On June 17th, the RCMP and U.S. Coast Guard Thirteenth District formalized their standard operating procedure for Shiprider during a signing ceremony at the Peace Arch Provincial Park pavilion in British Columbia.
The event was attended by Consul General Denis Stevens, United States Consul General Anne Callaghan, RCMP Deputy Commissioner Craig Callens and USCG Rear Admiral Keith Taylor.
In addition to RCMP patrol vessels, residents of British Columbia will now see United States Coast Guard vessels with RCMP officers onboard. Canadians need to be aware that if they are approached by a United States Coast Guard vessel in Canadian waters, they need to comply with their request as they would with an RCMP vessel.
Canada-U.S. Shiprider, officially known as Integrated Cross-border Maritime Law Enforcement Operations (ICMLEO), represents a truly cooperative approach to combating cross border crime on Canada and U.S. shared waterways.
Canada-U.S. Shiprider removes the international maritime boundary as a barrier to law enforcement by enabling seamless continuity of enforcement and security operations across the border, facilitating cross-border surveillance and interdiction, and serving as both a force multiplier and, potentially, as a model for other U.S./Canadian cross-border (integrated) enforcement and security initiatives.
Canada-U.S. Shiprider involves vessels jointly crewed by specially trained and designated Canadian and U.S. law enforcement officers who are authorized to enforce the law on both sides of the international boundary line. Working together, armed Canadian and U.S. law enforcement officers are able to transit back and forth across the border to help secure it from threats to national security, as well as prevent cross-border smuggling and trafficking.
Specific enforcement activities consist of detecting, monitoring and potentially boarding vessels in either Canadian or American waters.
In Canadian waters, Canada-U.S. Shiprider operations are subject to Canadian laws, policies and procedures and all operations are undertaken under the direction and control of the RCMP. RCMP vessels designated as Canada-U.S. Shiprider vessels have a member of the USCG on board and are able to enter U.S. waters to enforce U.S. laws under the supervision of the USCG member.
Likewise, USCG vessels designated as Canada-U.S. Shiprider vessels have a member of the RCMP on board and are able to enter Canadian waters to enforce Canadian laws under the supervision of the RCMP officer.
By authorizing these officials to operate on either side of the border, the USCG and RCMP have developed a more efficient means of securing both sides of the border without violating the sovereignty of either nation.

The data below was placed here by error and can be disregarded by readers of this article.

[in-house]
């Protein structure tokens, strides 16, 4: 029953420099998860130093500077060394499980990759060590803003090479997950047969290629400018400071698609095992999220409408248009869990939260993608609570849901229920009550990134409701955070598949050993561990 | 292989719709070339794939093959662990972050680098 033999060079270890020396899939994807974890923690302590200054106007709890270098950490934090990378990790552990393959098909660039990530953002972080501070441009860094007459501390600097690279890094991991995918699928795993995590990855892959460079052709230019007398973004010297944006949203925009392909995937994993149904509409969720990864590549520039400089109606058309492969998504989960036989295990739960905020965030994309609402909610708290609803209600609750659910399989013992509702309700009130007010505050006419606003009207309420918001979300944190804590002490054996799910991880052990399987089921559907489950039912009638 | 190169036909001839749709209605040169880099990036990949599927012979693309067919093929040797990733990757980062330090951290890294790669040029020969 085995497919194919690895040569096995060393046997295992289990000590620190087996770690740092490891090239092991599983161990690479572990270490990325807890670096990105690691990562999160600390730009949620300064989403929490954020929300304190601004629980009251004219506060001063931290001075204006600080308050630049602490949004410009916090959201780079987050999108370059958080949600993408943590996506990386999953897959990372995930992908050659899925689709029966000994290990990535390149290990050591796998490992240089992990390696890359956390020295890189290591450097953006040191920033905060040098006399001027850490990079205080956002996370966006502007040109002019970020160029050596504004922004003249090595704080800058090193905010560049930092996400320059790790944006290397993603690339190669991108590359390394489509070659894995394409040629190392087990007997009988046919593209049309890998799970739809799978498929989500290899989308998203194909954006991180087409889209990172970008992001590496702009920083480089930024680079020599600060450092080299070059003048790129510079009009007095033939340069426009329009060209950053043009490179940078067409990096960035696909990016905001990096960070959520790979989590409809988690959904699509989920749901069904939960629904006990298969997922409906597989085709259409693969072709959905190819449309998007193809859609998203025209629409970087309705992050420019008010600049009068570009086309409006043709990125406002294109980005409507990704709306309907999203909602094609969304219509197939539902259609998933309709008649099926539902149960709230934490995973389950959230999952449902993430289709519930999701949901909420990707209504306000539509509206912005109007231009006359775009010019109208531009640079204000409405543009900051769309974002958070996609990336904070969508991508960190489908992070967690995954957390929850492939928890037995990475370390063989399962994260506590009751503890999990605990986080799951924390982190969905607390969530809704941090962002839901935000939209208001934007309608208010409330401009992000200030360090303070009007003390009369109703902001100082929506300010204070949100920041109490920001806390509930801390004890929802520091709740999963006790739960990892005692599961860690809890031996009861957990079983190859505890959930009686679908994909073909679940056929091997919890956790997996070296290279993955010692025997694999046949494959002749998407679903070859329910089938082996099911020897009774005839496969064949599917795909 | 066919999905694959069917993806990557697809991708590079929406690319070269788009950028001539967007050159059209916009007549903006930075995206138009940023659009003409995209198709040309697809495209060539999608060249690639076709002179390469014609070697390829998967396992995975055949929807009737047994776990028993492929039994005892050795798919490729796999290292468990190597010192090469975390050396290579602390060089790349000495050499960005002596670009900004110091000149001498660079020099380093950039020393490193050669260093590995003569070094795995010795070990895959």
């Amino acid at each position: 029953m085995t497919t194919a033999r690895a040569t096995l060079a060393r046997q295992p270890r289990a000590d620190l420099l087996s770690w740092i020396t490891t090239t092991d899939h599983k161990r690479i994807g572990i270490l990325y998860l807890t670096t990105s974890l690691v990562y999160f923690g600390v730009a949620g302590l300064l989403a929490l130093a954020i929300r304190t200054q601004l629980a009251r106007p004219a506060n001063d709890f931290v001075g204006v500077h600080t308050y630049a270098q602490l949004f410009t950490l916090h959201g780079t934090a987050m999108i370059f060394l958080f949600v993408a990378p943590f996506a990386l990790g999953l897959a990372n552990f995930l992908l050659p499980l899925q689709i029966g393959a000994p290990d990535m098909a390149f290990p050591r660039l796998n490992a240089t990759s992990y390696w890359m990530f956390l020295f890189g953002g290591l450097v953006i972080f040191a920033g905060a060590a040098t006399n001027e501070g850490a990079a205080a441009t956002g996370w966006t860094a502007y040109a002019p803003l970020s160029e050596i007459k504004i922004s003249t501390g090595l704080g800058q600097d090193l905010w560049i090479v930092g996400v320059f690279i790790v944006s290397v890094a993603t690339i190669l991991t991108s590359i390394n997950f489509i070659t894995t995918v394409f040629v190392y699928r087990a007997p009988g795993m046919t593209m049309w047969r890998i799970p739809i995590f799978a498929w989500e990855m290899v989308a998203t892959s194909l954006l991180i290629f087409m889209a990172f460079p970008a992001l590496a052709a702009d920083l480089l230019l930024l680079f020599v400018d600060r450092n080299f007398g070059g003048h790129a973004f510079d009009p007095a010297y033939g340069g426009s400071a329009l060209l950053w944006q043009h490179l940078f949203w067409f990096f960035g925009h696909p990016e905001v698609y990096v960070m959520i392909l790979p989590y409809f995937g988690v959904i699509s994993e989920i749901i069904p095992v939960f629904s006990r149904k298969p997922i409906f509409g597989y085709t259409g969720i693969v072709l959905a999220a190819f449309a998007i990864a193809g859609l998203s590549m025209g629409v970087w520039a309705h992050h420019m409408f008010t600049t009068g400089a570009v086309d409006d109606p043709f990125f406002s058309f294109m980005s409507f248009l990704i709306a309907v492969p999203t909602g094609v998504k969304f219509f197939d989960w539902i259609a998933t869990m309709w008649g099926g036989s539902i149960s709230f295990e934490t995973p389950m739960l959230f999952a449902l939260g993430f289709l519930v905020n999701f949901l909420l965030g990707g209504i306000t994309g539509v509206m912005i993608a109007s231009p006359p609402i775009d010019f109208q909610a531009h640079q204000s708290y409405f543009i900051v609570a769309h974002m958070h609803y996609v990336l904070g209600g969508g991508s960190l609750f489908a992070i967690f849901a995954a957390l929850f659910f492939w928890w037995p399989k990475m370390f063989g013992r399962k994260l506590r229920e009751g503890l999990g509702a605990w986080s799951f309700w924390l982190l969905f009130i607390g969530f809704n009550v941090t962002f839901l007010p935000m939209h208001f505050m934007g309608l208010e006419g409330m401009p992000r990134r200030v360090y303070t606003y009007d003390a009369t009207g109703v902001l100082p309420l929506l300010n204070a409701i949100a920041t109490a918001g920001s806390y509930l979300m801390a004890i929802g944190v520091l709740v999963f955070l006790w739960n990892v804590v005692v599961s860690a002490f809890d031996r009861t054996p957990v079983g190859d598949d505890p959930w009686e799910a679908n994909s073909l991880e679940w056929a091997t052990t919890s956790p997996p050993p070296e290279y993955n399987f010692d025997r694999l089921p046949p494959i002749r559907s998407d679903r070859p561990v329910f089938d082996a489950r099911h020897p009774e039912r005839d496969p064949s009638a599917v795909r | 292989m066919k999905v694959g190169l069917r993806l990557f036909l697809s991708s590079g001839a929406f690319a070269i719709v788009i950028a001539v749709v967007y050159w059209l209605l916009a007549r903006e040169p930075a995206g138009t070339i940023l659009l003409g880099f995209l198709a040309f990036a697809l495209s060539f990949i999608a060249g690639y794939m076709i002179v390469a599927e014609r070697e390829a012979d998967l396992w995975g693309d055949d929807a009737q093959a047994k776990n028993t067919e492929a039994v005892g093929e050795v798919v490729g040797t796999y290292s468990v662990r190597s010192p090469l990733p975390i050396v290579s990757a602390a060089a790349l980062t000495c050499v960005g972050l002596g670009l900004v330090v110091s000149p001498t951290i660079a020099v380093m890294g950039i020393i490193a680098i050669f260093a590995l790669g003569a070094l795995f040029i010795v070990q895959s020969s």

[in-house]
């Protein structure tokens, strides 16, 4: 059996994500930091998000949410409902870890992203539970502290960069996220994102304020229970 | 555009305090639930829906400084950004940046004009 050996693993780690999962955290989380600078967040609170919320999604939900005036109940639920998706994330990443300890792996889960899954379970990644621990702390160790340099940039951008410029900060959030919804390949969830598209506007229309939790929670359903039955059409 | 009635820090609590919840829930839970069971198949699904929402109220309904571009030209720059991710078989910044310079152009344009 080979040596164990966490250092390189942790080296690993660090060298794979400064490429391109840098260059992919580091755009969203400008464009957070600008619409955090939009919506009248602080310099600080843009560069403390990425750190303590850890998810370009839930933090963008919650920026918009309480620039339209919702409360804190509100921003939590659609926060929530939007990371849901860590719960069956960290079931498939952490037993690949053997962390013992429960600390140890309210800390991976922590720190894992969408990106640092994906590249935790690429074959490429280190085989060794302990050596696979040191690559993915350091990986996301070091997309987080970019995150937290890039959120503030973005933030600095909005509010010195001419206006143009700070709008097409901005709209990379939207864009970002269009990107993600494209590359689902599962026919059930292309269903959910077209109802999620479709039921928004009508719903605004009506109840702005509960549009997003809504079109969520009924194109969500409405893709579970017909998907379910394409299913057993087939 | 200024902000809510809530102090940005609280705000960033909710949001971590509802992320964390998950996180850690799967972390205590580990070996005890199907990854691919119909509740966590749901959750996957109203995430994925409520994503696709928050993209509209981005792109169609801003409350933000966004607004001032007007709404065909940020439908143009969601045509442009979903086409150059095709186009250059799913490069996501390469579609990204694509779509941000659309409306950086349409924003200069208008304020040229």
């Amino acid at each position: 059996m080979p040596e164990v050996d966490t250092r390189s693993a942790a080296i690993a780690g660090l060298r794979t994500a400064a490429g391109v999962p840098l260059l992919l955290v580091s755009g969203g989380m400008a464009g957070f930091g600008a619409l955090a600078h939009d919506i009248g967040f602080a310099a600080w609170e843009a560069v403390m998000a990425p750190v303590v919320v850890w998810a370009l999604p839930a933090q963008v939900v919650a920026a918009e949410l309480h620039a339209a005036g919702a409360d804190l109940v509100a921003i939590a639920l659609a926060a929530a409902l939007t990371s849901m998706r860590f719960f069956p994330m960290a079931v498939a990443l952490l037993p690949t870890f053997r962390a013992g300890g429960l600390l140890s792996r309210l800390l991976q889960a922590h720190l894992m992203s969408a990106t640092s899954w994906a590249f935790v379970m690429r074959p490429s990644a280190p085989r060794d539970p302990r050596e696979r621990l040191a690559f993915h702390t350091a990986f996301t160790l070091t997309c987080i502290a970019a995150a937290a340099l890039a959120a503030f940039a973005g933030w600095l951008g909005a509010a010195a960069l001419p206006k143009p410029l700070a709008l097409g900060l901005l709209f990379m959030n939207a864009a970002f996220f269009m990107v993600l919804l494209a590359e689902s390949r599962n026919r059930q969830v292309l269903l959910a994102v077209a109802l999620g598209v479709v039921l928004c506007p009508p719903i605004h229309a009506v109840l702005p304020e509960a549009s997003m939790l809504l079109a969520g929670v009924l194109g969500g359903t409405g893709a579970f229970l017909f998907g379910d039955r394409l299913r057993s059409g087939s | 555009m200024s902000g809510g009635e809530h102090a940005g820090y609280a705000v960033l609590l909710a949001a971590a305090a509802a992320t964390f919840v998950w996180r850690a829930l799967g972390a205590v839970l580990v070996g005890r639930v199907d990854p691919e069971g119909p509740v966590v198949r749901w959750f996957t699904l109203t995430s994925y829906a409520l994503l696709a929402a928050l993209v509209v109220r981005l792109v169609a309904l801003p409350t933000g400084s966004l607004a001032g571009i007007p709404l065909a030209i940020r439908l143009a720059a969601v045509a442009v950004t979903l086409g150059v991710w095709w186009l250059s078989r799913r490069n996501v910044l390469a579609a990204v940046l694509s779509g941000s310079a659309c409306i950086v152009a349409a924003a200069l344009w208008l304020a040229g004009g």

Five Canada-U.S. Shiprider pilots were conducted as a "proof of concept" for the Integrated Cross-border Maritime Law Enforcement Operations (ICMLEO). The following operations provided the basis to gain governmental support for this framework agreement:
Canada-U.S. Shiprider is a modern and innovative solution to targeting cross border criminality, along with other criminal activities, on the waterways shared between our two countries. The Shiprider model – whereby officers have cross-designated status – removes the international maritime boundary as a barrier to law enforcement.
This "reciprocal" arrangement places specially trained and cross-designated Canadian and American law enforcement officers on the same vessel. This allows for a seamless continuity of enforcement, and for security operations to travel back and forth across the border, permitting cross-border interdiction that otherwise would not be possible.
Integrated Cross-Border Maritime Law Enforcement Operations (more commonly referred to as Shiprider) can only take place in undisputed, shared waterways along the Canada-US border (internal waters or the sea) and designated officers only maintain their status during the course of a Shiprider operation.
Operations are conducted under the direction and control of law enforcement officers of the "host" country, assisted by the specially trained and cross-designated law enforcement officers of the "visiting" country. For example, while in Canada, operations are subject to Canadian laws, policies and procedures and all operations are undertaken under the direction and control of Canadian law enforcement officers. The opposite is true while in the U.S
Shiprider can only take place in undisputed, shared waterways along the Canada-US border (internal waters or the sea) and designated officers only maintain such status while participating in a Shiprider operation.
Yes. Officers from Canadian and U.S. law enforcement agencies are required to undergo joint training in order to participate in the Canada-U.S. Shiprider operations. This mandatory training includes completion of in-class seminars, case-study scenarios, as well as acquiring an understanding of the criminal laws, privacy laws, and policies of both Canada and the U.S.
Designated officers from the U.S. will be subject to the same public complaints mechanisms (Commission for Public Complaints against the RCMP) as Members of the RCMP.
In addition, the Commissioner of the RCMP, or his delegate, has the ability to revoke the appointment of a designated officer. The 2009 Canada-U.S. Framework Agreement on Integrated Cross-Border Maritime Law Enforcement Operations (Shiprider) stipulates that any necessary disciplinary action will be taken by the designated officer's agency.
All designated officers are subject to Canadian laws while operating in Canada and would be subject to criminal prosecution for any criminal wrongdoings.
Although the USCG does arm many of the vessels in its fleet with mounted guns, none of the vessels used during Canada-U.S. Shiprider operations will be equipped with mounted guns.